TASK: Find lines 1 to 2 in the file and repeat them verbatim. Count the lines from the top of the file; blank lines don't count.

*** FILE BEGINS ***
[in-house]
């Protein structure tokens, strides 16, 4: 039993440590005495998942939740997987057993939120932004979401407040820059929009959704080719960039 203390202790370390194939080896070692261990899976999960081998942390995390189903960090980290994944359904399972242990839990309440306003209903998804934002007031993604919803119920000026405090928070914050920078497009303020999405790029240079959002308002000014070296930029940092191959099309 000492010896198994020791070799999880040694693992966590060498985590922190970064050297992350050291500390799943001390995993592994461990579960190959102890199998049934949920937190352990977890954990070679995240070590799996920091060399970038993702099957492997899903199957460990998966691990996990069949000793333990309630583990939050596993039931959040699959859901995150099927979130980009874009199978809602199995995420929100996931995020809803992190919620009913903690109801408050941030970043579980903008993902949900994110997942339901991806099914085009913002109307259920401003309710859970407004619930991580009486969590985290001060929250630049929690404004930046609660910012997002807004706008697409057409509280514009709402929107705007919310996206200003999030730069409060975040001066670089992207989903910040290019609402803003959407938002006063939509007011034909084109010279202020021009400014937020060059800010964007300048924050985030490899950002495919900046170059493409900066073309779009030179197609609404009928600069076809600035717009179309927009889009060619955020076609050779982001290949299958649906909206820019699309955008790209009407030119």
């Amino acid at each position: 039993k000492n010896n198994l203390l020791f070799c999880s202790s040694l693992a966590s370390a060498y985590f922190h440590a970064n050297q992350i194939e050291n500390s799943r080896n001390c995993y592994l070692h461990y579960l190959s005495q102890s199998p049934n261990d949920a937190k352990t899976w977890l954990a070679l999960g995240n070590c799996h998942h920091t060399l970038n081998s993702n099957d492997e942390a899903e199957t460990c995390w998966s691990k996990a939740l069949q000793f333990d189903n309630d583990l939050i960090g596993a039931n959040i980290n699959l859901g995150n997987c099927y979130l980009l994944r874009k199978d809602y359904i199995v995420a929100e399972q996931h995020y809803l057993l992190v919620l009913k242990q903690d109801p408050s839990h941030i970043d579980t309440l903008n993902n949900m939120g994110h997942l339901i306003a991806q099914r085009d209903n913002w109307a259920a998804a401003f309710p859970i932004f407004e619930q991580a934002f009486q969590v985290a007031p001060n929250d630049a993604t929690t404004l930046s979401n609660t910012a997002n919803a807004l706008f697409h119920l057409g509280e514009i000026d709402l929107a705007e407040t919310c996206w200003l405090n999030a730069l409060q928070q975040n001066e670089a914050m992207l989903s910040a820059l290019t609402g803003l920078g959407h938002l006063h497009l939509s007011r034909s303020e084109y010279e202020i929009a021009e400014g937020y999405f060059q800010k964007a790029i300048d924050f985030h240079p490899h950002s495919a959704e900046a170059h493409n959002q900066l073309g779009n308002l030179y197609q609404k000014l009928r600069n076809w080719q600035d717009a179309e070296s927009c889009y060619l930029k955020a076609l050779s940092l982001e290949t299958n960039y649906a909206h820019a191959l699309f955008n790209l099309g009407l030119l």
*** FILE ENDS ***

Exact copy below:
[in-house]
């Protein structure tokens, strides 16, 4: 039993440590005495998942939740997987057993939120932004979401407040820059929009959704080719960039 203390202790370390194939080896070692261990899976999960081998942390995390189903960090980290994944359904399972242990839990309440306003209903998804934002007031993604919803119920000026405090928070914050920078497009303020999405790029240079959002308002000014070296930029940092191959099309 000492010896198994020791070799999880040694693992966590060498985590922190970064050297992350050291500390799943001390995993592994461990579960190959102890199998049934949920937190352990977890954990070679995240070590799996920091060399970038993702099957492997899903199957460990998966691990996990069949000793333990309630583990939050596993039931959040699959859901995150099927979130980009874009199978809602199995995420929100996931995020809803992190919620009913903690109801408050941030970043579980903008993902949900994110997942339901991806099914085009913002109307259920401003309710859970407004619930991580009486969590985290001060929250630049929690404004930046609660910012997002807004706008697409057409509280514009709402929107705007919310996206200003999030730069409060975040001066670089992207989903910040290019609402803003959407938002006063939509007011034909084109010279202020021009400014937020060059800010964007300048924050985030490899950002495919900046170059493409900066073309779009030179197609609404009928600069076809600035717009179309927009889009060619955020076609050779982001290949299958649906909206820019699309955008790209009407030119």